Open Range – Bob Marshall Shares Lifelong Cowboy Tales on ‘That’s the Way It Should Be’

Bob Marshall celebrates the cowboy life on “That’s the Way It Should Be.”

As a bona fide cowboy, Bob Marshall eloquently rides into the Midwestern summer sunset.

The Ortonville, Mich., country singer-songwriter and horse trainer celebrates nostalgic, poetic tales of youth, family, love, life and wisdom on his latest free-range, heartwarming album, That’s the Way It Should Be.

“What I do normally, and I shouldn’t do this, is I sort of prejudge my own music. I do things like, ‘Oh, that’s a good one,’ or ‘I’m not sure what that one’s gonna do,’ so I play the ones that I think are going to work, and then I’ll see what the reaction is from the audience as soon as I do a solo,” Marshall said.

“Sometimes I’m right, and sometimes I’m wrong. Like I said, ‘She Loves to Dance,’ we’ve gotten a great response on that one from people, and then you have a Texas DJ who’s like, ‘I’m not sure about that one,’ but you’re never going to make everybody happy.”

Coincidentally, Marshall brings a hearty, hats-off welcome to country music compadres with a penchant for Western-rooted sensibilities on That’s the Way It Should Be. For his fourth album, twangy acoustic strums, gleaming pedal steel and electric guitars, folky fiddles, driving bass and steady drums wrap listeners in a cozy Marshall sonic blanket of 12 timeless, down-home tracks.

Horses and Dances

Marshall’s thoughtful, countrified trek begins with a poignant tribute to carefree youth, cherished family traditions and adored equine on “The Old Horse Barn.” Old-time fiddle, shimmering pedal steel, delicate acoustic strums and attentive bass transport Marshall to idyllic Colorado “walls of knotted wood.”

He longingly recalls, “Playing on that old thick rope/Swinging wall to wall/Long hours in the hayloft/Or hiding in the stalls/That old horse barn held magic beneath its leaky roof/Those things that taught and grounded us were cowboy boots and hoofs.”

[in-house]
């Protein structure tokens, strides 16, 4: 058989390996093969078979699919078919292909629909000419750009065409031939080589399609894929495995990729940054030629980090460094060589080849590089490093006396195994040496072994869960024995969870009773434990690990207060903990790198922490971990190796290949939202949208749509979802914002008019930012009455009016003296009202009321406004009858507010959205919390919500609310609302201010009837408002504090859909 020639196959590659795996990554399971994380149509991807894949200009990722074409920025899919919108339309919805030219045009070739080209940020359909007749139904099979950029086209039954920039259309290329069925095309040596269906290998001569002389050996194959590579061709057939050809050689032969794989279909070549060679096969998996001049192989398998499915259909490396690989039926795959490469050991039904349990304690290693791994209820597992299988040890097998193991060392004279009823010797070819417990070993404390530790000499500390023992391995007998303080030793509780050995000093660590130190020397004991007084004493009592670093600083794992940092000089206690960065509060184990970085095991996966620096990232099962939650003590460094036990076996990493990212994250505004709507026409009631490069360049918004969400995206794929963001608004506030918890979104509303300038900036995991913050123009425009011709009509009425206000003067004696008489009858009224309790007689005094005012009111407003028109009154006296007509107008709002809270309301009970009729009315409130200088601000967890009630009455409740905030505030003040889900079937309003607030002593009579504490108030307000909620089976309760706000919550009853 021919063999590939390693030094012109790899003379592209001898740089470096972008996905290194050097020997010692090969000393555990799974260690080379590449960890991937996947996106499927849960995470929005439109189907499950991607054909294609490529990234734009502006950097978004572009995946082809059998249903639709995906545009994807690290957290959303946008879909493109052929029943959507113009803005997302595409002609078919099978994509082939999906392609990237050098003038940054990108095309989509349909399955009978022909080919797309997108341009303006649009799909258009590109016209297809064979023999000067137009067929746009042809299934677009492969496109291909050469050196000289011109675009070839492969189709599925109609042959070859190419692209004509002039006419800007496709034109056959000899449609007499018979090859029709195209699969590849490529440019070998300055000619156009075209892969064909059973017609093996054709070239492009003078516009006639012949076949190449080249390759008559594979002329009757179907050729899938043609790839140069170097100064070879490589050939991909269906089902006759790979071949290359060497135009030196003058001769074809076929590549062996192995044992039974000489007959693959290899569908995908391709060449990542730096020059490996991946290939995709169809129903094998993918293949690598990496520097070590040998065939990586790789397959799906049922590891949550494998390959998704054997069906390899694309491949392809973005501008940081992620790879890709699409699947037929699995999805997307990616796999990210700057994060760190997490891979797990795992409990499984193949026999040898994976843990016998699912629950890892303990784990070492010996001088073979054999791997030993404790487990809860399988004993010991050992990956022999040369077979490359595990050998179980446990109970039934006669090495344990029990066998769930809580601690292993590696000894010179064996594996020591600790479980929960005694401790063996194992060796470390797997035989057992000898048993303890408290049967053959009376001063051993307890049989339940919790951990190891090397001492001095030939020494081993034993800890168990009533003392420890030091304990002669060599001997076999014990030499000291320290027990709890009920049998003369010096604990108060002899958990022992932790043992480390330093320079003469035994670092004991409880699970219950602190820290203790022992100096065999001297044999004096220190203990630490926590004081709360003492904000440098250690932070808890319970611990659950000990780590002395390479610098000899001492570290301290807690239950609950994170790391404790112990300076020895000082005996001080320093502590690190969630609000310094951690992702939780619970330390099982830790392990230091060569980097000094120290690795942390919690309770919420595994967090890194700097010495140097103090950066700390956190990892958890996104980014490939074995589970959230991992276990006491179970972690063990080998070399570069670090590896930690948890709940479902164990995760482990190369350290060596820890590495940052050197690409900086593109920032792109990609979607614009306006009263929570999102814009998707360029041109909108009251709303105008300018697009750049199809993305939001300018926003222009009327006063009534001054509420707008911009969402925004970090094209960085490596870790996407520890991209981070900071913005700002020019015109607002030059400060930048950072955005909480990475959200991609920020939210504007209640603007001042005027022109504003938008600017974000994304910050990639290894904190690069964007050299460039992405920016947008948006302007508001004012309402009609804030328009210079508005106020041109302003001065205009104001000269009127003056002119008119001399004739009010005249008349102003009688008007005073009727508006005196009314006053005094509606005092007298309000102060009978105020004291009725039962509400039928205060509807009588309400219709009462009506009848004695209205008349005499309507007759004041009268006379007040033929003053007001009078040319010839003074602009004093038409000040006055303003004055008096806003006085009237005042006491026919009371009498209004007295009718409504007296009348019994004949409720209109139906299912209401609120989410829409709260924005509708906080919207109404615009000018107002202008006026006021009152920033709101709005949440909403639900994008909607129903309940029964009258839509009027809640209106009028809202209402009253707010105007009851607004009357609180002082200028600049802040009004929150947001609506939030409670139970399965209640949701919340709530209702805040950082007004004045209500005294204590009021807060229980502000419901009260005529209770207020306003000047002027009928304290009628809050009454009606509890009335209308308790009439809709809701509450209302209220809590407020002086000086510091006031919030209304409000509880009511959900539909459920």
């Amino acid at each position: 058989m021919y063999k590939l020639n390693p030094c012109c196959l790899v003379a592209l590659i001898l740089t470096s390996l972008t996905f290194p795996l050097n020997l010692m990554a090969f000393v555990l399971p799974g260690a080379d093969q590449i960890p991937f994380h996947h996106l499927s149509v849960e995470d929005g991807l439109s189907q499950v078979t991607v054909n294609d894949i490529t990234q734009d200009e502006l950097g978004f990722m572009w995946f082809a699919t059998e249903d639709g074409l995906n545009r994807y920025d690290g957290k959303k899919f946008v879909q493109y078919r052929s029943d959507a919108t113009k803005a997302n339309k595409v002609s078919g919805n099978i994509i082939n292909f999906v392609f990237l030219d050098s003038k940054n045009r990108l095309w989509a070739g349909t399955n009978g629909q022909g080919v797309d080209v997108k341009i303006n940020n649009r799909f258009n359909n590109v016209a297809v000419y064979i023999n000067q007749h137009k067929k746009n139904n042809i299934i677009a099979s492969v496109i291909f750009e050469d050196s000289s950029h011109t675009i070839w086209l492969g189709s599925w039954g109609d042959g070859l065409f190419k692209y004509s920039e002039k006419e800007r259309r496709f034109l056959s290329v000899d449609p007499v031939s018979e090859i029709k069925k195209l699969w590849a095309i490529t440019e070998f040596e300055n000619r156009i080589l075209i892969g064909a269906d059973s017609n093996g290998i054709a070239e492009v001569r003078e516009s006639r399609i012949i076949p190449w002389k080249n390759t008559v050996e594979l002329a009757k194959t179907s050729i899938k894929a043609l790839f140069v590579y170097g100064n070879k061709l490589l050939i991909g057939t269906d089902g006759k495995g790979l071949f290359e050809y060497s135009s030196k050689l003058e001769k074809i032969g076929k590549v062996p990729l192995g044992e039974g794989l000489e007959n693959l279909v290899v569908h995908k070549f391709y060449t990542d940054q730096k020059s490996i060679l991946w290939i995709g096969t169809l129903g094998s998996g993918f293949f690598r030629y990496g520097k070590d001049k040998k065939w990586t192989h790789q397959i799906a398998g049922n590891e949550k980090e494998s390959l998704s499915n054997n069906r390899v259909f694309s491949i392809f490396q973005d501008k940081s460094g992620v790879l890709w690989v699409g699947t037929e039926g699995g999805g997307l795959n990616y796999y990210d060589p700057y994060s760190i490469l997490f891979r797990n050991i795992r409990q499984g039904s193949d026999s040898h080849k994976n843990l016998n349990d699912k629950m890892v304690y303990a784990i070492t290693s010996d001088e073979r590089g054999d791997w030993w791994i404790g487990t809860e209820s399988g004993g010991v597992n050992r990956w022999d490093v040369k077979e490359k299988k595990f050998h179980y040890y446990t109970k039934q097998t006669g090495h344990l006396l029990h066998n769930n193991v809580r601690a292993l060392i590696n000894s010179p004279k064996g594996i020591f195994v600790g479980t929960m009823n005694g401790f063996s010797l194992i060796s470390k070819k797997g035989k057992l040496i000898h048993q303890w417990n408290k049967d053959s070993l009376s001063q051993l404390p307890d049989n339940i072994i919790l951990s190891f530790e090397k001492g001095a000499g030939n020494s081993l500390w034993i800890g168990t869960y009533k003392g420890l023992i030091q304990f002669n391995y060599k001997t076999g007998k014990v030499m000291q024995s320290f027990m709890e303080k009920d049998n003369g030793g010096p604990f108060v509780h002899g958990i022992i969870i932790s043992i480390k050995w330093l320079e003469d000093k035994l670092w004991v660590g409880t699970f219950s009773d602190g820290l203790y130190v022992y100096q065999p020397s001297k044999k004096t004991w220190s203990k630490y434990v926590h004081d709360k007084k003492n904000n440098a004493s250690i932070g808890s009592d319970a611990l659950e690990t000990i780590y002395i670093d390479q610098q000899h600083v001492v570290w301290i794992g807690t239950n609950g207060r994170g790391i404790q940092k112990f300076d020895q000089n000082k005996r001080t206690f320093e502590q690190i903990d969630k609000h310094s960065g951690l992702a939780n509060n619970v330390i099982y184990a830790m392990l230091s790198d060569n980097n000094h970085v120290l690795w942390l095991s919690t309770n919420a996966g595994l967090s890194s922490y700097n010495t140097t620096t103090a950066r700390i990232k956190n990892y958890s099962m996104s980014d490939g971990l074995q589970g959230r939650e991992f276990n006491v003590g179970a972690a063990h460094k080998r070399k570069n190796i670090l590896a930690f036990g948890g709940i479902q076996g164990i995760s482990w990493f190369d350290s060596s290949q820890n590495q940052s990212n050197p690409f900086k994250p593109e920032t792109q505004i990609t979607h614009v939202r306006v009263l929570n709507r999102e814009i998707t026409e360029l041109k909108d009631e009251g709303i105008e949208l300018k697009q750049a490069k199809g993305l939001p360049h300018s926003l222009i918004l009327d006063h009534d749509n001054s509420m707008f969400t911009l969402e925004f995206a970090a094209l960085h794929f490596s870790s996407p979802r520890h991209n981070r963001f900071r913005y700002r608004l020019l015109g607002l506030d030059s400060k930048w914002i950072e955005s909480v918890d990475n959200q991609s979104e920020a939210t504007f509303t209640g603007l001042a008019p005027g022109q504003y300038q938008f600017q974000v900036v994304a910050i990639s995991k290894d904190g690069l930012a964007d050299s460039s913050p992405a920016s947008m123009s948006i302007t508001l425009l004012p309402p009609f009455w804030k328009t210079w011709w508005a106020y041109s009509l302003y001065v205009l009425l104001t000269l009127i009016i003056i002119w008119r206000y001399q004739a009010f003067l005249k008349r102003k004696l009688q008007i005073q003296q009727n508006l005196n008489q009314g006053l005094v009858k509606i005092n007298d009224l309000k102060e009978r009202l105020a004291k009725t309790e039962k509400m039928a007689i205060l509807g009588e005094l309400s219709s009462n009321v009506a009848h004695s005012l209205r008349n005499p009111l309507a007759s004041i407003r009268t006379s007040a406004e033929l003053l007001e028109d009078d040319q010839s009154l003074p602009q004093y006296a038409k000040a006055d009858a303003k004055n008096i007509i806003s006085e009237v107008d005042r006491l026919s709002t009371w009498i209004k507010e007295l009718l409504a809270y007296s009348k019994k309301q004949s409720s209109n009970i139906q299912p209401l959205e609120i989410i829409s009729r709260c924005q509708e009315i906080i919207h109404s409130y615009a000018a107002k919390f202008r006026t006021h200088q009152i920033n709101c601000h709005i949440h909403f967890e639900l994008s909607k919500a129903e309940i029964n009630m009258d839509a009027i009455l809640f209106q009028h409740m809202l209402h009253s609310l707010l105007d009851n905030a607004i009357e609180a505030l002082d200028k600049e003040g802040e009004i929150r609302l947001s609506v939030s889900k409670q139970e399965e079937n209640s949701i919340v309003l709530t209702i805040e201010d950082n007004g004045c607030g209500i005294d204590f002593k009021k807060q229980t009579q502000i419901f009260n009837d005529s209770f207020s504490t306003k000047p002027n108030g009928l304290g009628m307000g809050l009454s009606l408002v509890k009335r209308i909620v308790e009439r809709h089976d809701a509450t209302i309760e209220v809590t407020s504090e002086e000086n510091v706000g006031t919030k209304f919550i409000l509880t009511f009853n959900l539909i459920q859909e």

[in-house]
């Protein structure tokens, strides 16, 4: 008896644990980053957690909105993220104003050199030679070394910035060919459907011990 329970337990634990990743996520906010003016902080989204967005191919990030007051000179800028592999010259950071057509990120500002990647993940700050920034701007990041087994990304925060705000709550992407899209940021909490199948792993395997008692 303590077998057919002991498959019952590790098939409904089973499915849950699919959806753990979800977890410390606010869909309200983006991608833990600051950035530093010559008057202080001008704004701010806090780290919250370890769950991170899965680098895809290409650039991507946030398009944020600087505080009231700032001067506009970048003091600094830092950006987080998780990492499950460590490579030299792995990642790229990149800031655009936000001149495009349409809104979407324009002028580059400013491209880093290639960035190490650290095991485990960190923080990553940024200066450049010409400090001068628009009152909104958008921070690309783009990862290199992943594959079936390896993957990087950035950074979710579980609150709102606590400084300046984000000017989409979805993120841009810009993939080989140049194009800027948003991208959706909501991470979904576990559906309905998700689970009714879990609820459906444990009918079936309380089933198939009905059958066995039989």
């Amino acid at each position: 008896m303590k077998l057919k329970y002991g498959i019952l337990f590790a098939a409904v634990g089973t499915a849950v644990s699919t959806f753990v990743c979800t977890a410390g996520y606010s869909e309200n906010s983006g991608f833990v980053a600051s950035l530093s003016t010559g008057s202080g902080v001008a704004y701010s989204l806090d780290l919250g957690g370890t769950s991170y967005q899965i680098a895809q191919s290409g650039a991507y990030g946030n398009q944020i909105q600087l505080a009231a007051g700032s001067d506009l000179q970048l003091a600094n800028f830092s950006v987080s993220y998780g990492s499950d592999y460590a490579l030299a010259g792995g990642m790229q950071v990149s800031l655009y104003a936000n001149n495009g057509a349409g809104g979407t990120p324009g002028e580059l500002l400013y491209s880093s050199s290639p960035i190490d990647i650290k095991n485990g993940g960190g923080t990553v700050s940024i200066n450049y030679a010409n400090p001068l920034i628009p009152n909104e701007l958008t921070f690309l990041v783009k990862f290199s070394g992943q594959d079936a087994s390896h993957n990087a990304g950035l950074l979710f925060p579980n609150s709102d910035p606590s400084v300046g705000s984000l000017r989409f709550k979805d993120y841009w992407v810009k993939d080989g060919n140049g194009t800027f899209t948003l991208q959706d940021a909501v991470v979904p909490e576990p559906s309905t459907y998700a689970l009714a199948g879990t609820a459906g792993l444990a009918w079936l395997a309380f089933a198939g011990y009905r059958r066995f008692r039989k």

“On ‘The Old Horse Barn,’ I was listening to the lyrics, and the music was great. I mean, the studio guys did an awesome job on the music, but I said, ‘Nah, the lyrics, they’re not up to the standard of the music,’ so Merel Bregante, the producer, said, ‘Well, you’re a songwriter, aren’t ya?’ I said, ‘Yeah,’ and he said, ‘Write new lyrics,’ so I spent a day and a half working on the lyrics,” Marshall said.

Marshall shares another round of heartfelt, cowboy-centric lyrics on the refreshing “I Got My Life Again,” which pays homage to living simply near “mountains and this rugged pine tree line” while “working these ole cattle” and “feeling clean again.”

Slow, pounding drums, glistening pedal steel, light bass and uplifting fiddle celebrate a back-to-basics, Lone Ranger retirement as Marshall sings, “I know they’re saying otherwise/But I’m doing fine/I left that nine to five/It was long past time/Home where I was living so three years ago/I moved out of the city in case you wanna know/To a line shack in the country on a rocky mountain rim/I’m doing fine, I’m happy/I’ve got my life again.”

“You think, ‘How many people have gone through their entire lives at a job they really don’t like?’ and they finally say, ‘I’ve had enough, I’m calling it quits, I’m gonna do what I want to do now.’ I spent 32 years as a police officer, and I loved the job, and I sometimes think, ‘Yeah, I kinda miss that, but I kinda like what I’m doing now better.’ It’s a job; you just got to have the right mindset to do it,” he said.

Bob Marshall takes musical influence from crooners, cowboys and country singers. Photo – Mystic Photography

Marshall maintains a positive mindset on “Give a Kiss,” a sentimental ode to long-lost friends, loves and moments. A folky duet of jubilant acoustic and mandolin strums encourage listeners to fondly look back and reflect on the ghosts of times past.

In tandem, Marshall sings, “Well, George could spend long hours/Drowning worms with his favorite pole/Maybe on the Great Lakes or the local fishing bowl/Cooler full of cold ones, hat slapped upon his head/When he caught the big ones, he just gave a smile and said/The keepers aren’t for keepin’/They’re the ones that bring the joy/Of dancin’ the good dance with you, so just remember boy/They’re all played out and tired/This is what you need to know/Thankful for the memories/Give a kiss and let ’em go.”

“It was actually written for a friend of mine who passed a few years back. George was a great fisherman, he loved to fish. He gave me that line, and I sat on it for years. I said, ‘George, You go fishing every day. Do you eat all the fish that you catch?’ He said, ‘Oh, no, no, no, it’s mostly catch and release,’” he said.

“I said, ‘Oh, OK,’ and he said, ‘But I always give them a kiss before I release them.’ I said, ‘Excuse me?’ He said, ‘I always give them a kiss beforehand.’ I said, ‘So you kiss the fish before you release it?’ and he said, ‘Oh, yeah,’ and I said, ‘Why do you do that?’ and he said, ‘I want to thank them for the adventure and excitement of the catch.”